The philosopher Damascius was the last head of the Academy at Athens, at the time when it was closed down by Justinian in 529 AD. His Problems and Solutions concerning first principles has recently been translated by Sara Ahbel-Rappe, and a preview of the book is online. This is a very useful piece of work; because these very late pagan philosophers have undoubtedly been neglected, and Damascius is a fountain of knowledge about Orphic mythology. The translation itself is a good piece of work also.
Many books on Mithras refer to the lion-headed god, found in the temples of Mithras, as “Aion”, and there is often a reference to “Phanes” as well. I have been attempting to discover which pieces of ancient evidence tell us who Aion was, and what he looked like.
The answer to this is two mosaics and a red bit of pottery, in all of which the figure is almost obliterated; a long discussion in Damascius’ Dubitationes et solutiones; plus some other bits and pieces in the literary tradition which I have not yet fathomed.
Both Aion and Phanes appear to be part of Orphic mythology.
The word “Aion”, indeed, means “time”; not the days of our lives, like Chronos, but endless, ageless time, eternity even. So the depictions are of a personification of a concept.
References to Aion begin in classical times; and of course Damascius lived a thousand years later. It is perhaps unlikely, therefore, that these ideas remained unchanged through all that time, through the classical period, its collapse and the birth of the Hellenistic world, the collapse of that and the birth of the Roman world, and the collapse of that and the creation of Byzantium. But we have so little to work with, and any identifications in mosaics must be tentative.
Quite by chance this evening, while looking at the Wikipedia article on Phanes, I learned of an old translation of precisely the portion of Damascius that interests us. It is to be found in the preface to a translation of the Orphic Hymns, made by the English Platonist, Thomas Taylor, in the 19th century. Interestingly Taylor had to self-publish his translation, and had to work, not from a critical text, but from some excerpts by Wolfius. In some ways, however, it is easier to understand than the modern (2010) translation.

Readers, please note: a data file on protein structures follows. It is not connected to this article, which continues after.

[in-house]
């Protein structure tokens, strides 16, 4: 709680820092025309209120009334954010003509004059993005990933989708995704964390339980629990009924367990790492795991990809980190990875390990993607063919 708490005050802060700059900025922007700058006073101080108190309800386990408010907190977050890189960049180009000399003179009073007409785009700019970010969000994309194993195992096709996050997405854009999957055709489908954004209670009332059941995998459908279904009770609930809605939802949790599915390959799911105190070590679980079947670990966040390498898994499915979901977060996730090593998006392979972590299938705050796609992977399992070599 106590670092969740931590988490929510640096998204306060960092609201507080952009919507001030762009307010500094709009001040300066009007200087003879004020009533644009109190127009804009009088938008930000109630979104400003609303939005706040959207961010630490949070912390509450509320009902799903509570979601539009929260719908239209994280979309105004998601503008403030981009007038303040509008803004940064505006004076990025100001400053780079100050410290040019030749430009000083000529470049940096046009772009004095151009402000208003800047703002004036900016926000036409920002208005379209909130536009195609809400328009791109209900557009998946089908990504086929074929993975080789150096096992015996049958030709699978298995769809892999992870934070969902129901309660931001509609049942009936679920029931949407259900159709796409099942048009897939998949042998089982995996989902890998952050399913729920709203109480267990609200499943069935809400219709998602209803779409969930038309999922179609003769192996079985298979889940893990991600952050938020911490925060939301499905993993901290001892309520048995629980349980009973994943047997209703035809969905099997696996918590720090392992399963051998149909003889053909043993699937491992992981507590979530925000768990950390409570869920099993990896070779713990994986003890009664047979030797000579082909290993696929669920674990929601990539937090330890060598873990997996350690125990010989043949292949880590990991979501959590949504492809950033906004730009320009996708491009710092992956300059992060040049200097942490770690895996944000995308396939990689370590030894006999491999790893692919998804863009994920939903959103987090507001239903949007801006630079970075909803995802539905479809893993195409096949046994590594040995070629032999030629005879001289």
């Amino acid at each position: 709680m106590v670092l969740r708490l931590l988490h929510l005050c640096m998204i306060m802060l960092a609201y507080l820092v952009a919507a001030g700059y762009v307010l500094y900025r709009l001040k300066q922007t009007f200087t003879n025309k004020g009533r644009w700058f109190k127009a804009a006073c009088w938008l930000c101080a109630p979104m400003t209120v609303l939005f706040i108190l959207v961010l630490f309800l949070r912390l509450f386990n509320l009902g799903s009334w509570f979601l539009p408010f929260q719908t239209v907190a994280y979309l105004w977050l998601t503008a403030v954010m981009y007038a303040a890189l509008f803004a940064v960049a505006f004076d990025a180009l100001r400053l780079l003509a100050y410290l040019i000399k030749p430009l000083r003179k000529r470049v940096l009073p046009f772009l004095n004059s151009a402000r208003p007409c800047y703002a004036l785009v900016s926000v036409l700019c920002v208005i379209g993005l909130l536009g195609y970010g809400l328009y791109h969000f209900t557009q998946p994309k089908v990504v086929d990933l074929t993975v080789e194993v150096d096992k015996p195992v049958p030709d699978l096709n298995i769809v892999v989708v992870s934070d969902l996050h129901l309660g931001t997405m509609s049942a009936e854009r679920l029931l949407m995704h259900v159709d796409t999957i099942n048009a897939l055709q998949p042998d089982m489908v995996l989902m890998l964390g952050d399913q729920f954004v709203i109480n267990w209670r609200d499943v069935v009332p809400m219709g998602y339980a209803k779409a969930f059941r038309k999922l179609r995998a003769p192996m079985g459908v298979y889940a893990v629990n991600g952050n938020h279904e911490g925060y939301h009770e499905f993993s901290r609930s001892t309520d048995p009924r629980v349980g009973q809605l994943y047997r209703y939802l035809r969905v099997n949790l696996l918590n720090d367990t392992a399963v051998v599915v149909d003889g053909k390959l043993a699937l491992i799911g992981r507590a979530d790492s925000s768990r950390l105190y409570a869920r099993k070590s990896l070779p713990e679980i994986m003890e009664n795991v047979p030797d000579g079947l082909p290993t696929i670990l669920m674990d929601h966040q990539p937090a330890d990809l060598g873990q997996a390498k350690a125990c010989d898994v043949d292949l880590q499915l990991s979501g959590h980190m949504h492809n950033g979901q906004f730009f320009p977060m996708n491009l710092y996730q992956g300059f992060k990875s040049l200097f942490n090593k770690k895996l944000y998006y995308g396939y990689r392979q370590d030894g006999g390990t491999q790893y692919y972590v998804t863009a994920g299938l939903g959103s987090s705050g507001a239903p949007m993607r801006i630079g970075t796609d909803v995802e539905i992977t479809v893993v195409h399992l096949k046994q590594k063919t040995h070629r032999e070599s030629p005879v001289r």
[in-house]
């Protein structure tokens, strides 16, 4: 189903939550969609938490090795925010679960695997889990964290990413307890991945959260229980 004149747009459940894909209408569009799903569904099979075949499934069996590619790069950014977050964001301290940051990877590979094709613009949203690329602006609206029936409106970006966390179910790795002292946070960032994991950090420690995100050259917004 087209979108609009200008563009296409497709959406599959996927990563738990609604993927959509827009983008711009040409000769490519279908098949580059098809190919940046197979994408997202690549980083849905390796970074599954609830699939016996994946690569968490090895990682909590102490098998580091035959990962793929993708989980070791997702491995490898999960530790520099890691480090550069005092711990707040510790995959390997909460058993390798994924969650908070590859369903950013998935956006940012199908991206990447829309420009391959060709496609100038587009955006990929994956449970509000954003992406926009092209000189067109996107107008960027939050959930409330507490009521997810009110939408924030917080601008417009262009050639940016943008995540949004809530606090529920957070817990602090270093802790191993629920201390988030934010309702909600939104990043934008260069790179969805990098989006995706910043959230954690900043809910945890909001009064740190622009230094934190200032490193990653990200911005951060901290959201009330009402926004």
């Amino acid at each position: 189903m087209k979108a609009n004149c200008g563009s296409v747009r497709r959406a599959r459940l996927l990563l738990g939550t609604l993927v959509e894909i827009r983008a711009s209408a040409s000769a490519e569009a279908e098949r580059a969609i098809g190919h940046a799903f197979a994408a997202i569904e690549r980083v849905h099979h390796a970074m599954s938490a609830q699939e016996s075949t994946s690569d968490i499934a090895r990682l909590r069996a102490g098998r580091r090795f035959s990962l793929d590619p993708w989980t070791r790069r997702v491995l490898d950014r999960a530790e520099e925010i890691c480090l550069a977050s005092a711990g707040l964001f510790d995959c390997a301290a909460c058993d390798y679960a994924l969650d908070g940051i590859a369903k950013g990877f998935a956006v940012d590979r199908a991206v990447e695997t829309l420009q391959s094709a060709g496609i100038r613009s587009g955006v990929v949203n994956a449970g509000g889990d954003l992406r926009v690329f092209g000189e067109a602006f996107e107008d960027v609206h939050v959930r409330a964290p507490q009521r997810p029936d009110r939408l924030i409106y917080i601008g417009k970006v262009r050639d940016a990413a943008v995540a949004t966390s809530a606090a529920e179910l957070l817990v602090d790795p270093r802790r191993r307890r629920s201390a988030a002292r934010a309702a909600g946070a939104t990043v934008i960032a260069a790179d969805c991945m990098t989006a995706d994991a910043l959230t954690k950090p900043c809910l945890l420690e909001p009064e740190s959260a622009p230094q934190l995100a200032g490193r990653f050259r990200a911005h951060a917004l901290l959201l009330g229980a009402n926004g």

I give the relevant portion here:
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Time [as we have already observed] is symbolically said to be the one principle of the universe; but ether and chaos are celebrated as the two principles immediately posterior to this one. And being, simply considered, is represented under the symbol of an egg . And this is the first triad of the intelligible Gods. But for the perfection of the second triad they establish either a conceiving and a conceived egg as a God, or a white garment, or a cloud: because from these Phanes leaps forth into light. For indeed they philosophize variously concerning the middle triad. But Phanes here represents intellect. To conceive him however besides this, as father and power, contributes nothing to Orpheus. But they call the third triad Metis as intellect, Ericapaeus as power, and Phanes as father. But sometimes the middle triad is considered according to the three-shaped God, while conceived in the egg: for the middle always represents each of the extremes; as in this instance, where the egg and the three-shaped God subsist together. And here you may perceive that the egg is that which is united; but that the three-shaped and really multiform God is the separating and discriminating cause of that which is intelligible. Likewise the middle triad subsists according to the egg, as yet united; but the third according to the God who separates and distributes the whole intelligible order. And this is the common and familiar Orphic theology. But that delivered by Hieronymus and Hellanicus is as follows. According to them water and matter were the first productions, from which earth was secretly drawn forth: so that water and earth are established as the two first principles; the latter of these having a dispersed subsistence; but the former conglutinating and connecting the latter. They are silent however concerning the principle prior to these two, as being ineffable: for as there are no illuminations about him, his arcane and ineffable nature is from hence sufficiently evinced. But the third principle posterior to these two, water and earth, and which is generated from them, is a dragon, naturally endued with the heads of a bull and a lion, but in the middle having the countenance of the God himself. They add likewise that he has wings on his shoulders, and that he is called undecaying Time, and Hercules; that Necessity resides with him, which is the same as Nature, and incorporeal Adrastia, which is extended throughout the universe, whose limits she binds in amicable conjunction. But as it appears to me, they denominate this third principle as established according to essence; and assert, besides this, that it subsists as male and female, for the purpose of exhibiting the generative causes of all things.